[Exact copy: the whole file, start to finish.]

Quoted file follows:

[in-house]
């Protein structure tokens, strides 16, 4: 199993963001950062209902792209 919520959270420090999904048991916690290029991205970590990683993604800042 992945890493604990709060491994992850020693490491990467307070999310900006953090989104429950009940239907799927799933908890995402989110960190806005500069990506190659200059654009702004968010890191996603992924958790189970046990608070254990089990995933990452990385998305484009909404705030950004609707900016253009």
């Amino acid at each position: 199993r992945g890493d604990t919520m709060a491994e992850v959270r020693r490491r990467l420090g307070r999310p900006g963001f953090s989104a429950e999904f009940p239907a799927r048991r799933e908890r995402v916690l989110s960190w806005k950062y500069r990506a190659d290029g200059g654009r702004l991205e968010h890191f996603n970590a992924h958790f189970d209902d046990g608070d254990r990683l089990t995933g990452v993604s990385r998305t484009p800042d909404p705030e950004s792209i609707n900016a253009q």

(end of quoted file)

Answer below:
[in-house]
């Protein structure tokens, strides 16, 4: 199993963001950062209902792209 919520959270420090999904048991916690290029991205970590990683993604800042 992945890493604990709060491994992850020693490491990467307070999310900006953090989104429950009940239907799927799933908890995402989110960190806005500069990506190659200059654009702004968010890191996603992924958790189970046990608070254990089990995933990452990385998305484009909404705030950004609707900016253009």
């Amino acid at each position: 199993r992945g890493d604990t919520m709060a491994e992850v959270r020693r490491r990467l420090g307070r999310p900006g963001f953090s989104a429950e999904f009940p239907a799927r048991r799933e908890r995402v916690l989110s960190w806005k950062y500069r990506a190659d290029g200059g654009r702004l991205e968010h890191f996603n970590a992924h958790f189970d209902d046990g608070d254990r990683l089990t995933g990452v993604s990385r998305t484009p800042d909404p705030e950004s792209i609707n900016a253009q």